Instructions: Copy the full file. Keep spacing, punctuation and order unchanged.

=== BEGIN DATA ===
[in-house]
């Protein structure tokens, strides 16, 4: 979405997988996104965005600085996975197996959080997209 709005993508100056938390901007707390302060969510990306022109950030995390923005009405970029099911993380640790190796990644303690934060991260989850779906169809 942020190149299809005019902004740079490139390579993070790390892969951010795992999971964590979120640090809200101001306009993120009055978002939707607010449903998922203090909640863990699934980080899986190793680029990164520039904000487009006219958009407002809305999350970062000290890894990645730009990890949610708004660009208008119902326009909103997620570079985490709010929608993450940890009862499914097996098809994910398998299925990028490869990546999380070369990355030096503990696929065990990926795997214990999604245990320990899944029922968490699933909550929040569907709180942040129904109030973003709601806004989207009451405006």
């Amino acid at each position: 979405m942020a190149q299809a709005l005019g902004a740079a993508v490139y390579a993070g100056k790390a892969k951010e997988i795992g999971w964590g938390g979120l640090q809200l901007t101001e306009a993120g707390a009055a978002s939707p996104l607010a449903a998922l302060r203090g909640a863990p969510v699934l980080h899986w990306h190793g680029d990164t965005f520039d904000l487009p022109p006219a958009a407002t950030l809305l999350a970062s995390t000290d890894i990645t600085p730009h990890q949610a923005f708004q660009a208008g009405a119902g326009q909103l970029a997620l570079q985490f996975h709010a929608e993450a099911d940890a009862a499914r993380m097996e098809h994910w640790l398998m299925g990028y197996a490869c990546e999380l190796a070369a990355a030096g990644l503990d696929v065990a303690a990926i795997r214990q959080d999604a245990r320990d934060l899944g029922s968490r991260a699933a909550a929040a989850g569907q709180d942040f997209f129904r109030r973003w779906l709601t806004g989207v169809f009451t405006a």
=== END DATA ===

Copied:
[in-house]
């Protein structure tokens, strides 16, 4: 979405997988996104965005600085996975197996959080997209 709005993508100056938390901007707390302060969510990306022109950030995390923005009405970029099911993380640790190796990644303690934060991260989850779906169809 942020190149299809005019902004740079490139390579993070790390892969951010795992999971964590979120640090809200101001306009993120009055978002939707607010449903998922203090909640863990699934980080899986190793680029990164520039904000487009006219958009407002809305999350970062000290890894990645730009990890949610708004660009208008119902326009909103997620570079985490709010929608993450940890009862499914097996098809994910398998299925990028490869990546999380070369990355030096503990696929065990990926795997214990999604245990320990899944029922968490699933909550929040569907709180942040129904109030973003709601806004989207009451405006």
């Amino acid at each position: 979405m942020a190149q299809a709005l005019g902004a740079a993508v490139y390579a993070g100056k790390a892969k951010e997988i795992g999971w964590g938390g979120l640090q809200l901007t101001e306009a993120g707390a009055a978002s939707p996104l607010a449903a998922l302060r203090g909640a863990p969510v699934l980080h899986w990306h190793g680029d990164t965005f520039d904000l487009p022109p006219a958009a407002t950030l809305l999350a970062s995390t000290d890894i990645t600085p730009h990890q949610a923005f708004q660009a208008g009405a119902g326009q909103l970029a997620l570079q985490f996975h709010a929608e993450a099911d940890a009862a499914r993380m097996e098809h994910w640790l398998m299925g990028y197996a490869c990546e999380l190796a070369a990355a030096g990644l503990d696929v065990a303690a990926i795997r214990q959080d999604a245990r320990d934060l899944g029922s968490r991260a699933a909550a929040a989850g569907q709180d942040f997209f129904r109030r973003w779906l709601t806004g989207v169809f009451t405006a």